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Targeting of parasite-specific immunoliposome-encapsulated doxorubicin in the treatment of experimental visceral leishmaniasis

A parasite-specific 51-kDa protein has been isolated from the membrane of macrophages infected with Leishmania donovani, the causative agent of visceral leishmaniasis. Active targeting of doxorubicin to infected macrophages was studied by incorporating it in immunoliposomes prepared by grafting F(ab... Full description

Journal Title: The Journal of infectious diseases 15 March 2004, Vol.189(6), pp.1024-34
Main Author: Mukherjee, Snigdha
Other Authors: Das, Lopamudra , Kole, Labanyamoy , Karmakar, Sudipan , Datta, Neeta , Das, Pijush K
Format: Electronic Article Electronic Article
Language: English
Subjects:
ID: ISSN: 0022-1899 ; PMID: 14999606 Version:1
Link: http://pubmed.gov/14999606
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recordid: medline14999606
title: Targeting of parasite-specific immunoliposome-encapsulated doxorubicin in the treatment of experimental visceral leishmaniasis
format: Article
creator:
  • Mukherjee, Snigdha
  • Das, Lopamudra
  • Kole, Labanyamoy
  • Karmakar, Sudipan
  • Datta, Neeta
  • Das, Pijush K
subjects:
  • Antibodies, Protozoan -- Immunology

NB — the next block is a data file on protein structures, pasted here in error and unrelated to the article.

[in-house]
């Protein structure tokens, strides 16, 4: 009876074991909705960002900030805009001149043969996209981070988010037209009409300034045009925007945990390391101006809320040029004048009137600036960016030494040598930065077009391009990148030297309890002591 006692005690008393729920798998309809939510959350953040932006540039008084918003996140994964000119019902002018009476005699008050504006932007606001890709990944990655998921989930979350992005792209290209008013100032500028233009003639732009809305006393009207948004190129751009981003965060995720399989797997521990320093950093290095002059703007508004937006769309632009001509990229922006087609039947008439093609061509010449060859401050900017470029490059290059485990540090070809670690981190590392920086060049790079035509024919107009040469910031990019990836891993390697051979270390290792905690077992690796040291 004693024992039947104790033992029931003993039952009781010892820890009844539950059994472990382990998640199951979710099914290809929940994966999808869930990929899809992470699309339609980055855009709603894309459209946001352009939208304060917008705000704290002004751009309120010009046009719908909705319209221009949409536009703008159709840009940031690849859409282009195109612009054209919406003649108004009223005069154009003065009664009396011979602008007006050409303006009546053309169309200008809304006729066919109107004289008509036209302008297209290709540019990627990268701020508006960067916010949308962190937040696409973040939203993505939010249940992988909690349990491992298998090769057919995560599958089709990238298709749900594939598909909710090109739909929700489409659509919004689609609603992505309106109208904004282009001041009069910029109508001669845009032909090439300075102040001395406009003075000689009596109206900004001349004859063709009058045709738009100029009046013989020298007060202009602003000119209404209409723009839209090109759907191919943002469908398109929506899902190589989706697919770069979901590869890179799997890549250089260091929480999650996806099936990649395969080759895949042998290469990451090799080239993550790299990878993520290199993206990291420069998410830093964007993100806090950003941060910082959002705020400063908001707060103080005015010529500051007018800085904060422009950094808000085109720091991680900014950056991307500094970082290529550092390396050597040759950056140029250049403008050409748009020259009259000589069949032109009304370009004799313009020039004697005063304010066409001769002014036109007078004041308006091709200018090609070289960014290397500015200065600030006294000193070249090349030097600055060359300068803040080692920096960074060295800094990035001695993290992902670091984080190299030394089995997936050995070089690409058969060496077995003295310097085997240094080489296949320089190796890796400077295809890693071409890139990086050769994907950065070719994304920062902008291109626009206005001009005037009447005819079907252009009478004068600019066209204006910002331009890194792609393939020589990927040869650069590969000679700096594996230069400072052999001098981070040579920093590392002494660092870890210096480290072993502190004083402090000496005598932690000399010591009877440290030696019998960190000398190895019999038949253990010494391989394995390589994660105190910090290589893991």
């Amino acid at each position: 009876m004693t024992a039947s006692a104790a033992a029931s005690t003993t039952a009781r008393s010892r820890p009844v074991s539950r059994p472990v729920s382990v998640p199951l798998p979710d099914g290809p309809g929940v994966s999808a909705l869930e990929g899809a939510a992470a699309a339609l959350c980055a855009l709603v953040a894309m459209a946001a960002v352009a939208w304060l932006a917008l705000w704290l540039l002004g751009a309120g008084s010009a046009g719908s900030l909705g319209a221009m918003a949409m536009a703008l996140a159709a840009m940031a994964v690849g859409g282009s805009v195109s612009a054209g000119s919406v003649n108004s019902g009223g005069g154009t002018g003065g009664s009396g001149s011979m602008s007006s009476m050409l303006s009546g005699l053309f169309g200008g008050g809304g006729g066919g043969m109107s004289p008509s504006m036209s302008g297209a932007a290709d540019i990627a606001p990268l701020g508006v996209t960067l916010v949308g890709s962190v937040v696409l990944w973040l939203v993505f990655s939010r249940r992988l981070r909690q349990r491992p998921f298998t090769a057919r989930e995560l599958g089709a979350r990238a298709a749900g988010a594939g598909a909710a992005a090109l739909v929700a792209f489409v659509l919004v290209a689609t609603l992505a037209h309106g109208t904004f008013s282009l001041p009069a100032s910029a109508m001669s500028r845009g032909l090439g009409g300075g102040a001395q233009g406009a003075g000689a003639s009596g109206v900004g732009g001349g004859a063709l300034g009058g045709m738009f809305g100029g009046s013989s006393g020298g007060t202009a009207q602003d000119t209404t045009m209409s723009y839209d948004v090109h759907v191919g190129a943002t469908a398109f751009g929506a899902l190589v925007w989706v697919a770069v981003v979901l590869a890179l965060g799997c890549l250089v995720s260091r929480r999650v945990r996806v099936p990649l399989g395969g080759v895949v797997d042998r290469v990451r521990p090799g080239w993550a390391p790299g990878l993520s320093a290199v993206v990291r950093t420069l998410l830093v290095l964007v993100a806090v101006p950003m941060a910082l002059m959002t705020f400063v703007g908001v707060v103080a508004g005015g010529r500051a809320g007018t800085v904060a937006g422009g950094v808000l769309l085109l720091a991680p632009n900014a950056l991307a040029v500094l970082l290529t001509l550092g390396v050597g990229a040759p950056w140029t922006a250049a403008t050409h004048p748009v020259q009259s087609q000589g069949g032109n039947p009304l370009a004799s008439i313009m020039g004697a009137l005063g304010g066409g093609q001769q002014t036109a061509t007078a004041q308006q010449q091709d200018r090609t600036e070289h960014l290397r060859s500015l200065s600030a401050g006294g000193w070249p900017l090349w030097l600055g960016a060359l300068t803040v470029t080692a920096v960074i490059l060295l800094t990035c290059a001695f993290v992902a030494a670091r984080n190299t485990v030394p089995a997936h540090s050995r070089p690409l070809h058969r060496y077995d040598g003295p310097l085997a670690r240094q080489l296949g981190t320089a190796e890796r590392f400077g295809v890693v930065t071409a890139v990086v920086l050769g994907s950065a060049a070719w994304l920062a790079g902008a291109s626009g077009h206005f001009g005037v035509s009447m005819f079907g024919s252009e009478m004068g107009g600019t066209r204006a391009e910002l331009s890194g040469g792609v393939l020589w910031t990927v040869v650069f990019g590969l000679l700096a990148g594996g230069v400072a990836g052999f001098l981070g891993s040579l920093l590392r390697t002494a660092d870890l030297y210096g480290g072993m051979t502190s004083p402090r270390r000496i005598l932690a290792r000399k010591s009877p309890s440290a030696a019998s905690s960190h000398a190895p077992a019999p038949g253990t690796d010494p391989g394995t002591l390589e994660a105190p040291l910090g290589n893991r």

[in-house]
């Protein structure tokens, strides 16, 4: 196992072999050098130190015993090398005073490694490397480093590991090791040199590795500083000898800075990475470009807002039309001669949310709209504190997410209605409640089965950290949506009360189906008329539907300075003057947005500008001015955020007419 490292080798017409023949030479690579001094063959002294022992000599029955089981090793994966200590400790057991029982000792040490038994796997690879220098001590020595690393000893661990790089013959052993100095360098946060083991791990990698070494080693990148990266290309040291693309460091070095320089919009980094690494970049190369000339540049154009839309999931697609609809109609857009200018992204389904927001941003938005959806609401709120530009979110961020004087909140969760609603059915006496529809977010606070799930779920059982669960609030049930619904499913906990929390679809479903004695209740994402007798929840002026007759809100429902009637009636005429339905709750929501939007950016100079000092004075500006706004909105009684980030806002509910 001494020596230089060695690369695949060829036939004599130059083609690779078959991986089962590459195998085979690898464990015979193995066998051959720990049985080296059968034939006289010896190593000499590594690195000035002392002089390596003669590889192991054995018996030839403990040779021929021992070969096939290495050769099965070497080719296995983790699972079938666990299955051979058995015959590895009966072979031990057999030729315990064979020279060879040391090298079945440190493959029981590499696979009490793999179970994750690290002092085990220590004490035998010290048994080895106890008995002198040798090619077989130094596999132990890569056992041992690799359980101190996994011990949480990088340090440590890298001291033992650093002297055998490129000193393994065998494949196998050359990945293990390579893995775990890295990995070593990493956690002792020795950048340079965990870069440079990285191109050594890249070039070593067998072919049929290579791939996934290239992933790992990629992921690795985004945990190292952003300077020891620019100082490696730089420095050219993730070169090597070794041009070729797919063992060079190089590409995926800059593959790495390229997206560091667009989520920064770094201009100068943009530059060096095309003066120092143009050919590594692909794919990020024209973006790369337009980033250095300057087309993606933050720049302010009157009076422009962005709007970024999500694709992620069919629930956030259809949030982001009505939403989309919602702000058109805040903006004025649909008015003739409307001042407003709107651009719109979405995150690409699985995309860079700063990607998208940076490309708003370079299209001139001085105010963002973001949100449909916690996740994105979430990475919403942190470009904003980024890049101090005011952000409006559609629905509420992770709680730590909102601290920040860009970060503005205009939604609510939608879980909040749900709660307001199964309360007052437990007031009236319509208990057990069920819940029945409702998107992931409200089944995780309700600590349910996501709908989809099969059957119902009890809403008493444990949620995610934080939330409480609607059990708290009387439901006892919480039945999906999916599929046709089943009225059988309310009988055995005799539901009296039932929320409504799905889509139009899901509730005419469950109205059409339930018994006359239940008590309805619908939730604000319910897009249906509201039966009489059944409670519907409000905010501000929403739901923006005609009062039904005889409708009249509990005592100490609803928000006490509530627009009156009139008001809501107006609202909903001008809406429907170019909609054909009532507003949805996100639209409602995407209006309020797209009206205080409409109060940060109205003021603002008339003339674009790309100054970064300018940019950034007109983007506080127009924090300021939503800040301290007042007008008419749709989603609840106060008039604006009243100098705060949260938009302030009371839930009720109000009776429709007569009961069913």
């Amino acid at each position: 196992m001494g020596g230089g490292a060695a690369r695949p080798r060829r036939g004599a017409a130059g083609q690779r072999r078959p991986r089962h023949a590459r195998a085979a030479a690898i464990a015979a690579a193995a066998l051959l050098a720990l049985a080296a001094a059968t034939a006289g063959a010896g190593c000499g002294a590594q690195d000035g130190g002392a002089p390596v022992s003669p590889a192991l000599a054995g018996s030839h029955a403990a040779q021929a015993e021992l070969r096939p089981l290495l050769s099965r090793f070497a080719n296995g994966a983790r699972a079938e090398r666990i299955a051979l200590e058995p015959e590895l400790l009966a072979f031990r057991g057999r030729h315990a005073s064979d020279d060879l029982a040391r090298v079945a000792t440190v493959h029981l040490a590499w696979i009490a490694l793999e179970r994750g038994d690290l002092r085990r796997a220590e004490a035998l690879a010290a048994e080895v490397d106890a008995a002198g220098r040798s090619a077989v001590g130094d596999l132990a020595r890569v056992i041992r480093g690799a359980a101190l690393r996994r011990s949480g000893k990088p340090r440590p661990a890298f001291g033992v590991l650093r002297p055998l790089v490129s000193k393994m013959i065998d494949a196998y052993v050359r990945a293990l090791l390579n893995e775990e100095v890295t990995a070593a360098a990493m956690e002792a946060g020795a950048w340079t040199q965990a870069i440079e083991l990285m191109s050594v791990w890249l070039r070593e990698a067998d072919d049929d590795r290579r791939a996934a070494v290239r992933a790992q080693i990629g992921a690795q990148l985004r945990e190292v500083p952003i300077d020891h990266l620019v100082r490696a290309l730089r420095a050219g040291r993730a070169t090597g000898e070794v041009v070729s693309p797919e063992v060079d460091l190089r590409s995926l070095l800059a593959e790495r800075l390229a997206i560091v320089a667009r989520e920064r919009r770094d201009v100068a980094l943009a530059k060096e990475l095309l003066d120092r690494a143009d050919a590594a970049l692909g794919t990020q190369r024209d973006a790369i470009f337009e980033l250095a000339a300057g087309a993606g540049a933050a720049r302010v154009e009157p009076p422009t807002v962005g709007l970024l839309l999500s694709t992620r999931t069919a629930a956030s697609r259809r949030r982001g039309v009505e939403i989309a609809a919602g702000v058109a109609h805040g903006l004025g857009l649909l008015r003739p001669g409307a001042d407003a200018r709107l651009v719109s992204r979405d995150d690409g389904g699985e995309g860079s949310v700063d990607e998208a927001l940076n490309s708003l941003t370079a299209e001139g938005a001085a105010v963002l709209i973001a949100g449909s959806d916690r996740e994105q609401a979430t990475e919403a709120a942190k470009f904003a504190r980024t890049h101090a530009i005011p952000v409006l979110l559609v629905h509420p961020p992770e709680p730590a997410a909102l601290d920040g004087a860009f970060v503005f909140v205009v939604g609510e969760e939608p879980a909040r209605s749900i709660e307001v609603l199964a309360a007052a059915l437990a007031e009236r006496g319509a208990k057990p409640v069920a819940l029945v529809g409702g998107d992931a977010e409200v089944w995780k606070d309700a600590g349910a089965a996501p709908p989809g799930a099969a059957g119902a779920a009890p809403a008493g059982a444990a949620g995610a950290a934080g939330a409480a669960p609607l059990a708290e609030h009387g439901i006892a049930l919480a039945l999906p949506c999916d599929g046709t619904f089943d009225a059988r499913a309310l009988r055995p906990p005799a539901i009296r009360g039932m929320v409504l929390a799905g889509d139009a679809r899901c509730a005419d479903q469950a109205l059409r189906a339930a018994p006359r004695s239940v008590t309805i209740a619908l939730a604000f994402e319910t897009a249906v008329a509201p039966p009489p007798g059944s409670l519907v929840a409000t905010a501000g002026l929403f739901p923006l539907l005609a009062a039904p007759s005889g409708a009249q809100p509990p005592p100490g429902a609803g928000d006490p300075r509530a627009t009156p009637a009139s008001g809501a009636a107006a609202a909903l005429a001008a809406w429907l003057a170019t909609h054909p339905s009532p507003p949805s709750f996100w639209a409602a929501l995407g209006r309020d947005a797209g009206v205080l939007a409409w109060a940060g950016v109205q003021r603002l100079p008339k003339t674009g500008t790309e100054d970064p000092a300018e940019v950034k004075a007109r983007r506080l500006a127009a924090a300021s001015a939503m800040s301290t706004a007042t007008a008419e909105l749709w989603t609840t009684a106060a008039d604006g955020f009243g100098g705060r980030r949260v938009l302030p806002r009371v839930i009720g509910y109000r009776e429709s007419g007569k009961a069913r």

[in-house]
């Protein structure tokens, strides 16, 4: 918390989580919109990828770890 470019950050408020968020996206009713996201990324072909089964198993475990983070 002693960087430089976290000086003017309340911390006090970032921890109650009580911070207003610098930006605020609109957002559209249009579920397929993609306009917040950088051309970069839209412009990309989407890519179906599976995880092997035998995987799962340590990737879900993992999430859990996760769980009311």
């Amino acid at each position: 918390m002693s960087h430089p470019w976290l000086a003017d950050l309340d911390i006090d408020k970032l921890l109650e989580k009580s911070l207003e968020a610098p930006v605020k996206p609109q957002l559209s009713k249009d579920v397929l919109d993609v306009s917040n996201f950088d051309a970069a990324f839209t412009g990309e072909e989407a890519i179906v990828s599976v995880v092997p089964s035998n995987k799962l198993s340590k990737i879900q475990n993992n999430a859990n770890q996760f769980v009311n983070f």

• Doxorubicin -- Administration & Dosage
  • Leishmaniasis, Visceral -- Drug Therapy
ispartof: The Journal of infectious diseases, 15 March 2004, Vol.189(6), pp.1024-34
description: A parasite-specific 51-kDa protein has been isolated from the membrane of macrophages infected with Leishmania donovani, the causative agent of visceral leishmaniasis. Active targeting of doxorubicin to infected macrophages was studied by incorporating it in immunoliposomes prepared by grafting F(ab)'(2) of anti-51-kDa antibody onto the liposomal surface. In a 45-day mouse model of visceral leishmaniasis, complete elimination of spleen parasite burden was achieved by doxorubicin incorporated in immunoliposome (immunodoxosome) at a dose of 250 microg/kg/day that was given for 4 consecutive days. A similar dose of free and liposomal drug (doxosome) had 45% and 84% parasite suppressive effects, respectively. Immunodoxosome and doxosome were generally less toxic than the free drug, as determined by several clinical parameters of cardiotoxicity and liver toxicity. These results not only indicate the potential of doxorubicin as an effective chemotherapeutic agent but also establish the use of immunoliposomes as drug carrier in the therapy of leishmaniasis.
language: eng
source:
identifier: ISSN: 0022-1899 ; PMID: 14999606 Version:1
fulltext: fulltext
issn:
  • 00221899
  • 0022-1899
url: Link


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titleTargeting of parasite-specific immunoliposome-encapsulated doxorubicin in the treatment of experimental visceral leishmaniasis
creatorMukherjee, Snigdha ; Das, Lopamudra ; Kole, Labanyamoy ; Karmakar, Sudipan ; Datta, Neeta ; Das, Pijush K
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identifierISSN: 0022-1899 ; PMID: 14999606 Version:1
subjectAntibodies, Protozoan -- Immunology ; Doxorubicin -- Administration & Dosage ; Leishmaniasis, Visceral -- Drug Therapy